Yellow loosestrife is a perennial flowering plant that produces tall spikes of yellow flowers in June, lasting through the end of July. Also known as creeping Jenny, it is the favorite meal of the grass sawfly's larvae. Light-colored worms with brown heads and large black eyes, the larvae measure just over 1 inch in length. Pest management experts at the University of Illinois claim that, because the grass sawfly larvae have more than five sets of legs, they are not considered caterpillars, so caterpillar controls are useless against this worm. Products containing Sevin, carbaryl or anything labeled as a “pyrethroid” will manage an infestation.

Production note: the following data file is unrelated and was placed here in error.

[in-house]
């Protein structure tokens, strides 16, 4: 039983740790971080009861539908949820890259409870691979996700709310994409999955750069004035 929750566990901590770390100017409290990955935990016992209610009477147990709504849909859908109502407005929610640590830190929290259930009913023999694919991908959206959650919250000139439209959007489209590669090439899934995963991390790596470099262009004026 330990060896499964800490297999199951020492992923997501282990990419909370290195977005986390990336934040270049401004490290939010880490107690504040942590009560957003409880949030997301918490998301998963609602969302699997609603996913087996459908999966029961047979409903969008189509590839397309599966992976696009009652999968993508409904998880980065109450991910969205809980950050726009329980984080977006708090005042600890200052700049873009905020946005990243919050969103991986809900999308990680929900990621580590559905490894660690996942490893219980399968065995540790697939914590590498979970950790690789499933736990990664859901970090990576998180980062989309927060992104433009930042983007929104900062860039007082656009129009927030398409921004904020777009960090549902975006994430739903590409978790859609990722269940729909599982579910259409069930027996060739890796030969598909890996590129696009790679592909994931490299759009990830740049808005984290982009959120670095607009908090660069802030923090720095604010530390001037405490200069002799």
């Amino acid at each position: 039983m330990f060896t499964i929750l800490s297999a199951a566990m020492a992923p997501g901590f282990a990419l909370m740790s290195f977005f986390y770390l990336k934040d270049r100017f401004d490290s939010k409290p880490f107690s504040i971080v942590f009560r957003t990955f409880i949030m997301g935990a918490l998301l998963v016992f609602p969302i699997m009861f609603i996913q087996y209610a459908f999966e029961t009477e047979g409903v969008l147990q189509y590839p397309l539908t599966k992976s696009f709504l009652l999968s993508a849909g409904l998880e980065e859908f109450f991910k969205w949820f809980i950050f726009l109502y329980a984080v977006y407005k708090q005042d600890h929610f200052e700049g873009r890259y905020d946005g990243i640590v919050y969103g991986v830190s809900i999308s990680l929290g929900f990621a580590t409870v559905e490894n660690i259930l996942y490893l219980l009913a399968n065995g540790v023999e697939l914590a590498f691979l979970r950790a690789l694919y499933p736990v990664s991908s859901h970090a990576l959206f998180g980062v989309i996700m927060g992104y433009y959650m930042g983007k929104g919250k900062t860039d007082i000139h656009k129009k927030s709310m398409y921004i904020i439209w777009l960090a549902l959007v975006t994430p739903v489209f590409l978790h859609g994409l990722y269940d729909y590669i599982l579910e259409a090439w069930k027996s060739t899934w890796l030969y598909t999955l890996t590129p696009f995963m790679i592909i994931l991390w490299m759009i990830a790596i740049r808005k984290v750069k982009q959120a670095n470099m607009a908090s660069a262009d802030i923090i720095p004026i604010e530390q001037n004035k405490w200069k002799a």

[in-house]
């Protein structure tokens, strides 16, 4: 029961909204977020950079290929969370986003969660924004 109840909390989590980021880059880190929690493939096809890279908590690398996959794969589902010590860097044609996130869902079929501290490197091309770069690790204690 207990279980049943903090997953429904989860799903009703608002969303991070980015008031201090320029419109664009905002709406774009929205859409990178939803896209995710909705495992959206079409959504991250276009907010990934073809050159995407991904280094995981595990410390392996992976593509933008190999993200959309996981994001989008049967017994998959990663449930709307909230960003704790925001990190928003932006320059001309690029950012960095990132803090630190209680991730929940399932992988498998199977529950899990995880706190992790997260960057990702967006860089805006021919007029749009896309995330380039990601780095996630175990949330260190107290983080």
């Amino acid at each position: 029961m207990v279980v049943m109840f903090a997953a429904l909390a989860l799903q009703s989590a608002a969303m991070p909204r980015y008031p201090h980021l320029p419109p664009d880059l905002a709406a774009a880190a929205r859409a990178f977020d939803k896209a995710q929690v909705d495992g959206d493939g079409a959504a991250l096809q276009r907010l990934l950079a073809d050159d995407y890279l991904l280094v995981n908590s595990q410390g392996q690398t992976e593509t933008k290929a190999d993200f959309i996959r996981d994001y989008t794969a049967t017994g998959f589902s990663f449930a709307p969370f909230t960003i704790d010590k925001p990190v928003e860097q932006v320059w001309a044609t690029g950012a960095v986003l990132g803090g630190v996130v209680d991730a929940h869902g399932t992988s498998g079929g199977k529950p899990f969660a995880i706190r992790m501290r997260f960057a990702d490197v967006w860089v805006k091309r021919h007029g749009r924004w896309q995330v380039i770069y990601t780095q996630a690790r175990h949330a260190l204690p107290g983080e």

Fill the sprayer's tank with half the amount of water listed on the chemical's label.
Add the chemical to the tank, swirling as you pour it in. If the product is a powder or crystal, you may need to stir it until it is thoroughly dissolved.
Spray the yellow loosestrife's foliage until it drips, unless the label recommends otherwise. Swirl the tank as you spray, to keep the product mixed. Keep the spray away from the flowers to avoid damaging the bees that pollinate them.
Repeat the application per the label instructions.